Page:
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Sir Patrick Lindesay (1778–1839)

by A. H. Chisholm

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Sir Patrick Lindesay (1778-1839), soldier and acting governor, was born on 24 February 1778 at Musselburgh, Scotland, the son of Lieutenant-Colonel John Lindesay. In November 1793, after education at the University of Edinburgh, he joined the army as an ensign and soon afterwards was gazetted lieutenant of the 78th Regiment.

Later he saw service in various countries, and in November 1827 as brevet colonel he arrived in Sydney to succeed Colonel William Stewart of the Buffs in command of the garrison at Port Jackson. He became a member of the Legislative Council soon after arrival and, when the post of lieutenant-governor was abolished, he virtually undertook the same duties. He was also, from April 1829, a member of the Executive Council, and from 22 October 1831, after the departure of Governor (Sir) Ralph Darling, he served as acting governor until the arrival of Governor (Sir) Richard Bourke on 2 December 1831. He returned to England in 1836 and was then promoted major-general and knighted. He died at Portobello near Edinburgh, on 14 March 1839.

Although the period of Lindesay's service in Australia was eventful, including as it did the struggle for representative government and various troubles encountered by Darling, his own experiences appear to have been relatively placid. He did not obtrude unnecessarily in controversial matters but devoted himself almost entirely to his military duties and to promoting natural history and explorations. It was partly through his influence that Charles Sturt, who was a captain in his regiment, made during his great journey of 1829 along the Murray River a valuable collection of bird-skins which was sent by Lindesay to the Edinburgh museum. These and similar donations caused Robert Jameson 1774-1854, professor of natural history at Edinburgh, to write that Lindesay was 'a distinguished officer and a very active naturalist'. Moreover, in 1838 Jameson named the remarkable mound-building scrub-turkey of Australia Meleagris lindesayi, but the action was belated and the name could not be sustained.

Lindesay is commemorated by Sturt's naming of a tributary in South Australia the Lindesay River, and by similar tributes from the botanist-explorer, Allan Cunningham, who originally applied the name Lindesay to a peak now known as Mount Barney near the border of New South Wales and Queensland, though in a readjustment the name was transferred to a neighbouring peak, and from the explorer, (Sir) Thomas Mitchell, who in 1831 gave his name to a dominating mount in the Nandewar Range, New South Wales. In Western Australia, the Scottish medical practitioner Thomas Braidwood Wilson named a peak in the Denmark area after Lindesay in 1829, while exploring the Albany district before taking up land near Braidwood in New South Wales.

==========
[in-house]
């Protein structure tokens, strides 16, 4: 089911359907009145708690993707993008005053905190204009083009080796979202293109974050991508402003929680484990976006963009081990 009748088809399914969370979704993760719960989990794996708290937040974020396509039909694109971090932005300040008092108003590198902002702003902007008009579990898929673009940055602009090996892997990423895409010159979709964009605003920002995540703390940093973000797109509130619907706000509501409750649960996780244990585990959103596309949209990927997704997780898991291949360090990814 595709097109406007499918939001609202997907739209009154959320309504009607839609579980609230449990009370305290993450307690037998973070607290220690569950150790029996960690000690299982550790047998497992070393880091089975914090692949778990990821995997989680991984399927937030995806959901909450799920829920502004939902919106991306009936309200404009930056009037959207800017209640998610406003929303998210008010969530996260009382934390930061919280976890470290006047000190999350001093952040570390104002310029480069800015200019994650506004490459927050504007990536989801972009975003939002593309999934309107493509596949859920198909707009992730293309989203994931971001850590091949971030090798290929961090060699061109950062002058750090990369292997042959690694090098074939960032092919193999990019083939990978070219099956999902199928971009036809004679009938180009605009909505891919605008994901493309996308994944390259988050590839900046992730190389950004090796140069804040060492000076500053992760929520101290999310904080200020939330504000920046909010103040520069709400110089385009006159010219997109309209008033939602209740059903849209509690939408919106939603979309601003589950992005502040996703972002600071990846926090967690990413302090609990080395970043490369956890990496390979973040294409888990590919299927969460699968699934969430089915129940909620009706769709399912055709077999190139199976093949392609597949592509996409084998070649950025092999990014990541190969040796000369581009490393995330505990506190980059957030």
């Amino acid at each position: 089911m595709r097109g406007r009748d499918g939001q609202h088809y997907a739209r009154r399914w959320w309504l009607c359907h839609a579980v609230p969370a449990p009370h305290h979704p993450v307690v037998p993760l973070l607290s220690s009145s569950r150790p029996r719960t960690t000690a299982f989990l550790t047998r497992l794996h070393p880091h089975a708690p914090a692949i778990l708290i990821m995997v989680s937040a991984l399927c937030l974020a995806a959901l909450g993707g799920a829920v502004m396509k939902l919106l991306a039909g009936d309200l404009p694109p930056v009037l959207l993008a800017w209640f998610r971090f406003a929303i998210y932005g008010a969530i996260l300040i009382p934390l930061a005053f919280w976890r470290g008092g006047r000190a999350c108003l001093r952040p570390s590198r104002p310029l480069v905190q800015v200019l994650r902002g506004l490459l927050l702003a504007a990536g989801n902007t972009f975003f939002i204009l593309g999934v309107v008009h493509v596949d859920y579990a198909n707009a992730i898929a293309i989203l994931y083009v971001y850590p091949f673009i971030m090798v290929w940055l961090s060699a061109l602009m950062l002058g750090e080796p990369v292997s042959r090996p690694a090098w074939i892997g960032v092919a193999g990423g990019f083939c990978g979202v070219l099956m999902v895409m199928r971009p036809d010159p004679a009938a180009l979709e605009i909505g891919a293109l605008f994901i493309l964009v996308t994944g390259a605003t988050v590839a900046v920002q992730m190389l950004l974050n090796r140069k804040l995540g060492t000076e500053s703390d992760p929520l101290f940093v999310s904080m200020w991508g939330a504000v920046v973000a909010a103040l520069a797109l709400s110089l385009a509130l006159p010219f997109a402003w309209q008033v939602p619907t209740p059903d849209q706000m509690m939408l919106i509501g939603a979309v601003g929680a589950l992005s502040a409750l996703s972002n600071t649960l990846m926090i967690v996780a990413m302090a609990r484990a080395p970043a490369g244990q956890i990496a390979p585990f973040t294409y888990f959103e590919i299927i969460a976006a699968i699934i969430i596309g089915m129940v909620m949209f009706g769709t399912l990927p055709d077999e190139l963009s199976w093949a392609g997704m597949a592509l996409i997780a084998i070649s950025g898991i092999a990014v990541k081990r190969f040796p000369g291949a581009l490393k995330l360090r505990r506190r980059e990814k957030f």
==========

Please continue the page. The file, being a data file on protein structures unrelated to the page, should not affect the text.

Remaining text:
Select Bibliography

  • Historical Records of Australia, series 1, vols 13-16
  • CO 323/135/423
  • manuscript catalogue under Patrick Lindesay (State Library of New South Wales).

Related Entries in NCB Sites

Citation details

A. H. Chisholm, 'Lindesay, Sir Patrick (1778–1839)', Australian Dictionary of Biography, National Centre of Biography, Australian National University,, published first in hardcopy 1967, accessed online 21 June 2024.

This article was published in hardcopy in Australian Dictionary of Biography, Volume 2, (Melbourne University Press), 1967

View the front pages for Volume 2

© Copyright Australian Dictionary of Biography, 2006-2024

Life Summary [details]


24 February, 1778
Musselburgh, East Lothian, Scotland


14 March, 1839 (aged 61)
Edinburgh, Mid-Lothian, Scotland

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